Risk Factors for Systemic Lupus Erythematous (SLE) In Patients with Immune Thrombocytopenia (ITP)
The authors looked at clinical features in ITP patients who later went on to develop systemic lupus erythematous (SLE) to try to determine if there are any identifiable risk factors common to this group of patients that could be used in future to predict which ITP patients may develop SLE with a low platelet count. Between August 2001 – November 2018, 130 patients with ITP were enrolled into the study. Participants required a normal bone marrow examination and a negative antibody-nuclear antibody (ANA) test at the time of their ITP diagnosis and were followed for at least one year within a hospital in South Korea. Participants were excluded from the study if within a year after their ITP diagnosis they developed SLE.
Participants were more likely to be female (69%), over the age of 50 years. The average platelet count at the time of ITP diagnosis was 13,000 µL, with two-thirds of participants reporting severe thrombocytopenia (under 20,000). Out of the 130 participants, only 10 went on to develop SLE. When comparing this subgroup to those that did not develop SLE, a number of risk factors were identified.
Individuals diagnosed with ITP were more likely to also develop SLE if they were younger adults, many were female, and had a platelet count less than 10,000. The presence at ITP diagnosis of skin bleeding, internal bleeding, lymphocytopenia (low white cell count), anemia (low red cell count), and an ANA positive test were also more common in those who went on to later develop SLE. There were no differences in treatment response or megakaryocyte counts (the cells that produce platelets) between those who developed SLE and those who did not.
Comments from PDSA Medical Advisors
In some cases, a low platelet count may be diagnosed as ITP when in fact it is ITP but part of another condition altogether; this is considered secondary ITP. SLE is one of many known secondary causes of a low platelet count that is immune-mediated. It may take years for SLE to either develop or become apparent in patients who have a low platelet count and “ITP.”
The study focused on 130 patients with ITP followed at a single center and only included participants who were diagnosed with SLE one year or more after their diagnosis of ITP. Some of the findings common among ITP patients who later developed SLE have previously been reported such as a positive ANA titre (blood test) and being a younger woman.
Using Recombinant Human Thrombopoietin (rhTPO) To Glucocorticoids in The Treatment of Patients with Immune Thrombocytopenia (ITP)
In this study, the authors assessed the value of treating ITP patients with a combination of both steroids and a recombinant human thrombopoietin receptor agonist (rhTPO), specifically looking at how the combination improve immune function and coagulation (blood clotting). Using data from 87 ITP patient charts admitted to a single hospital in China; 42 were assigned to a control group were treated with steroids alone, while 45 were assigned to the study group where they received both steroids and rhTPO at the same time.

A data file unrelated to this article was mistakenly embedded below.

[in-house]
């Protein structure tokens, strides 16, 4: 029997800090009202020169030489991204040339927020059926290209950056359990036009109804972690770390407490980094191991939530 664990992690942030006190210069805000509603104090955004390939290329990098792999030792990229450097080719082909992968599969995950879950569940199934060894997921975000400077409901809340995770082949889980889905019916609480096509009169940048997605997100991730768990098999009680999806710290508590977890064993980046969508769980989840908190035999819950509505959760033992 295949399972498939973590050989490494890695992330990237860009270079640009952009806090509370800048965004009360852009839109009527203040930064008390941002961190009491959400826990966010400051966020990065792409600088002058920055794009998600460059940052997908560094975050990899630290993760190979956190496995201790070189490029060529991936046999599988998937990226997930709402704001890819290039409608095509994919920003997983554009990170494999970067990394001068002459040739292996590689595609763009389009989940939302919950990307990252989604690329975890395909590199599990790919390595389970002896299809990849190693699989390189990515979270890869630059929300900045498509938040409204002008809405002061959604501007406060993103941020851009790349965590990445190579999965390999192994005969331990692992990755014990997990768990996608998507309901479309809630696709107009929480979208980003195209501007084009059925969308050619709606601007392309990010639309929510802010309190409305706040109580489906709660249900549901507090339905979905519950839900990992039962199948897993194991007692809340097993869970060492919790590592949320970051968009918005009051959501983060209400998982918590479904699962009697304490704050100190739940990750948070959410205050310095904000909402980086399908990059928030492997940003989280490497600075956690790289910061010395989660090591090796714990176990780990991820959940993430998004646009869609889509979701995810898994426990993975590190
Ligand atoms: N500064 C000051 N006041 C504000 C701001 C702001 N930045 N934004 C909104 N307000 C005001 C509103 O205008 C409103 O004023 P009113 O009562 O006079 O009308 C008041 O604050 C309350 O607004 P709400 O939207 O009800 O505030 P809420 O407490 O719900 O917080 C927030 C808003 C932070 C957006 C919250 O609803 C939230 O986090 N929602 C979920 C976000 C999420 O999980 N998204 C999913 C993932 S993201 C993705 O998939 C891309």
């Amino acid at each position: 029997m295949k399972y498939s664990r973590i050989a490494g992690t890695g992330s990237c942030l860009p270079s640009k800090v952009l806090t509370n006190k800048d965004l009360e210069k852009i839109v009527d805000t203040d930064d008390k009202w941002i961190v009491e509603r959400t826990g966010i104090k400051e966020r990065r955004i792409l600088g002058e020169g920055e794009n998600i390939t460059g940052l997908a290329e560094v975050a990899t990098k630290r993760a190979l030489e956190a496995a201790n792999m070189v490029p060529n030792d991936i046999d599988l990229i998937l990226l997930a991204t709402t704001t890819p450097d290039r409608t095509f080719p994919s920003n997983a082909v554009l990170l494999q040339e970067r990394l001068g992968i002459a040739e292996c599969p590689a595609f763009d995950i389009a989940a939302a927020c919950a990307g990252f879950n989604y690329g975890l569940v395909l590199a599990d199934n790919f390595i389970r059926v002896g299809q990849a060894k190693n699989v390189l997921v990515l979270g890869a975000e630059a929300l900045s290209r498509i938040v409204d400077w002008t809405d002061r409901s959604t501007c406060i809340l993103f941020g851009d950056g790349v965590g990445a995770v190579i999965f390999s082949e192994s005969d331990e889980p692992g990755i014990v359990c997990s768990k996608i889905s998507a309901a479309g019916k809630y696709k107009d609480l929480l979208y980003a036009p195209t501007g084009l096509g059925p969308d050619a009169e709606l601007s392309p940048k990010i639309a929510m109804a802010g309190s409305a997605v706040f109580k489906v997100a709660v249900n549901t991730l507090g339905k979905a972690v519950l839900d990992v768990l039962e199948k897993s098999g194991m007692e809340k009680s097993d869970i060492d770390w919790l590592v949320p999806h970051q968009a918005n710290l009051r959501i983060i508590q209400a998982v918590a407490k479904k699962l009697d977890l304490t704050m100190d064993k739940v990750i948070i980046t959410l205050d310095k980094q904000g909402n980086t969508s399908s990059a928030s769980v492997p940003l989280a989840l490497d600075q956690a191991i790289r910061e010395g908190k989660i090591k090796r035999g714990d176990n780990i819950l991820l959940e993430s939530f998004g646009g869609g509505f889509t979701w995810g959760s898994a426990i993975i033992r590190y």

Results revealed that ITP patients receiving both a steroid and a rhTPO had a more effective and quicker response rate in terms of elevating their overall platelet counts to over 50,000 and required less platelet transfusions. The group receiving both therapies also demonstrated a better immune response compared to ITP patients who were only receiving a steroid for treatment. Treatment with both agents did not have a significant beneficial effect on coagulation.
In follow-up three months post treatment in both the control and study group, more ITP patients in the study group had a continued response, compared to the control group, however this was not statistically significant, meaning it is not clear that the combination therapy was the cause of the extended treatment response.
Overall, combination treatment with rhTPO and steroids enhances the therapeutic effect and is in many ways is more efficient than treated with steroids alone.
Comments from PDSA Medical Advisors
This study result is not a surprise. Both steroids and rhTPO (a Chinese form of thrombopoietin which was approved in China over 10 years ago) have been tried and are true treatments of ITP. Having a better response to two treatments vs one is not surprising and probably would have been true even if they compared steroids plus rhTPO to rhTPO.
Therefore the “immediate” results with a better acute response were expected. The main outcome of particular interest is whether the combination would have any curative effect. Given the overall sample size, having less than 100 patients, it was not surprising to demonstrate a statistically significant increase in the long-term response rate. There is a tendency for combination treatment to be more curative. No unexpected serious adverse events occurred.
Other studies of combination treatments such as dexamethasone and a TPO agent (usually eltrombopag) usually show increases in long-term responses but not by very much, so larger numbers were required to see this effect. Why the combination therapy approach should produce more of a curative effect, above and beyond a better immediate response is not clear.